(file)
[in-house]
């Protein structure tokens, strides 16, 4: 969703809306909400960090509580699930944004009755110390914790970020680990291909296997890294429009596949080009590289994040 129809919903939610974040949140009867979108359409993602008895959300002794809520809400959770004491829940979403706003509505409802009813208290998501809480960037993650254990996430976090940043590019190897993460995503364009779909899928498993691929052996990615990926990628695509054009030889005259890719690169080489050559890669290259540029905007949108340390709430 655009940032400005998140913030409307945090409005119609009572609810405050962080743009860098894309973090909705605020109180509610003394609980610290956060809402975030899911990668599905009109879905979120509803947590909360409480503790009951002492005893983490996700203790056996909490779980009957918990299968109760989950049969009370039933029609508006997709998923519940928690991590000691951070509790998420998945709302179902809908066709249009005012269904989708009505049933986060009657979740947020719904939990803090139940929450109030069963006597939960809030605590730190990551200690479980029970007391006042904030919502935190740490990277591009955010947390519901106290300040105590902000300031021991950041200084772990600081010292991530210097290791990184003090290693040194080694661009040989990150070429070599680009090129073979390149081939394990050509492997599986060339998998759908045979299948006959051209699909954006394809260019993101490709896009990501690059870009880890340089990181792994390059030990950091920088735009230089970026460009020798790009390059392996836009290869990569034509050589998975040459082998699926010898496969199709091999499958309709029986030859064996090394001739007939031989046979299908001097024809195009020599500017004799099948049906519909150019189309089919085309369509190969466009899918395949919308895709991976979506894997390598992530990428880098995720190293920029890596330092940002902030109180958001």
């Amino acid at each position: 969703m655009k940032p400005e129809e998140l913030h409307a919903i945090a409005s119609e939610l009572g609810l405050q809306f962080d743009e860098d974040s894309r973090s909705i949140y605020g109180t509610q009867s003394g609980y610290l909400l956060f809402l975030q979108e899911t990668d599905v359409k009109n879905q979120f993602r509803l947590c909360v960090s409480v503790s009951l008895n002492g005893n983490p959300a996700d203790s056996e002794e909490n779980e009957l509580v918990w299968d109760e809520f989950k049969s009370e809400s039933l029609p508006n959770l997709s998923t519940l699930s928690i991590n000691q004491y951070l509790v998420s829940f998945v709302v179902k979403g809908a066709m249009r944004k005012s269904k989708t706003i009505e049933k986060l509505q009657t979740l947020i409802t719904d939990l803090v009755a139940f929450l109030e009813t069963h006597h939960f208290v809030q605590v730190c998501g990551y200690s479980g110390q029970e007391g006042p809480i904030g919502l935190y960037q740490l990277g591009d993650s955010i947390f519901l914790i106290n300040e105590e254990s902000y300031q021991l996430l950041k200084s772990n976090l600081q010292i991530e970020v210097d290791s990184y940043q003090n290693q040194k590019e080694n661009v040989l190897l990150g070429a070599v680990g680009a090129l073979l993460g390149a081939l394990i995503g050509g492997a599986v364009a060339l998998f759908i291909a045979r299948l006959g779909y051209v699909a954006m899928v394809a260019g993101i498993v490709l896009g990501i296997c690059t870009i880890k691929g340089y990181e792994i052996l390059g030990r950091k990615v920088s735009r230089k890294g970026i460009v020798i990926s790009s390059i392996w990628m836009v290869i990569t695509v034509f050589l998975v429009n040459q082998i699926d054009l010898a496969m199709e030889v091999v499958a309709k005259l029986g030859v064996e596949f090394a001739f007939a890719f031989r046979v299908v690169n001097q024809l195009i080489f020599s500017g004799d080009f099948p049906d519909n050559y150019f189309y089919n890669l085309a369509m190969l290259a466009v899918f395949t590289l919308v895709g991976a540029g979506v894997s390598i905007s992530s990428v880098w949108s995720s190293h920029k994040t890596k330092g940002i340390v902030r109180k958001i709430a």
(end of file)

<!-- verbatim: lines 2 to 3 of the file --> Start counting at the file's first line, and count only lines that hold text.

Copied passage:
């Protein structure tokens, strides 16, 4: 969703809306909400960090509580699930944004009755110390914790970020680990291909296997890294429009596949080009590289994040 129809919903939610974040949140009867979108359409993602008895959300002794809520809400959770004491829940979403706003509505409802009813208290998501809480960037993650254990996430976090940043590019190897993460995503364009779909899928498993691929052996990615990926990628695509054009030889005259890719690169080489050559890669290259540029905007949108340390709430 655009940032400005998140913030409307945090409005119609009572609810405050962080743009860098894309973090909705605020109180509610003394609980610290956060809402975030899911990668599905009109879905979120509803947590909360409480503790009951002492005893983490996700203790056996909490779980009957918990299968109760989950049969009370039933029609508006997709998923519940928690991590000691951070509790998420998945709302179902809908066709249009005012269904989708009505049933986060009657979740947020719904939990803090139940929450109030069963006597939960809030605590730190990551200690479980029970007391006042904030919502935190740490990277591009955010947390519901106290300040105590902000300031021991950041200084772990600081010292991530210097290791990184003090290693040194080694661009040989990150070429070599680009090129073979390149081939394990050509492997599986060339998998759908045979299948006959051209699909954006394809260019993101490709896009990501690059870009880890340089990181792994390059030990950091920088735009230089970026460009020798790009390059392996836009290869990569034509050589998975040459082998699926010898496969199709091999499958309709029986030859064996090394001739007939031989046979299908001097024809195009020599500017004799099948049906519909150019189309089919085309369509190969466009899918395949919308895709991976979506894997390598992530990428880098995720190293920029890596330092940002902030109180958001």
């Amino acid at each position: 969703m655009k940032p400005e129809e998140l913030h409307a919903i945090a409005s119609e939610l009572g609810l405050q809306f962080d743009e860098d974040s894309r973090s909705i949140y605020g109180t509610q009867s003394g609980y610290l909400l956060f809402l975030q979108e899911t990668d599905v359409k009109n879905q979120f993602r509803l947590c909360v960090s409480v503790s009951l008895n002492g005893n983490p959300a996700d203790s056996e002794e909490n779980e009957l509580v918990w299968d109760e809520f989950k049969s009370e809400s039933l029609p508006n959770l997709s998923t519940l699930s928690i991590n000691q004491y951070l509790v998420s829940f998945v709302v179902k979403g809908a066709m249009r944004k005012s269904k989708t706003i009505e049933k986060l509505q009657t979740l947020i409802t719904d939990l803090v009755a139940f929450l109030e009813t069963h006597h939960f208290v809030q605590v730190c998501g990551y200690s479980g110390q029970e007391g006042p809480i904030g919502l935190y960037q740490l990277g591009d993650s955010i947390f519901l914790i106290n300040e105590e254990s902000y300031q021991l996430l950041k200084s772990n976090l600081q010292i991530e970020v210097d290791s990184y940043q003090n290693q040194k590019e080694n661009v040989l190897l990150g070429a070599v680990g680009a090129l073979l993460g390149a081939l394990i995503g050509g492997a599986v364009a060339l998998f759908i291909a045979r299948l006959g779909y051209v699909a954006m899928v394809a260019g993101i498993v490709l896009g990501i296997c690059t870009i880890k691929g340089y990181e792994i052996l390059g030990r950091k990615v920088s735009r230089k890294g970026i460009v020798i990926s790009s390059i392996w990628m836009v290869i990569t695509v034509f050589l998975v429009n040459q082998i699926d054009l010898a496969m199709e030889v091999v499958a309709k005259l029986g030859v064996e596949f090394a001739f007939a890719f031989r046979v299908v690169n001097q024809l195009i080489f020599s500017g004799d080009f099948p049906d519909n050559y150019f189309y089919n890669l085309a369509m190969l290259a466009v899918f395949t590289l919308v895709g991976a540029g979506v894997s390598i905007s992530s990428v880098w949108s995720s190293h920029k994040t890596k330092g940002i340390v902030r109180k958001i709430a």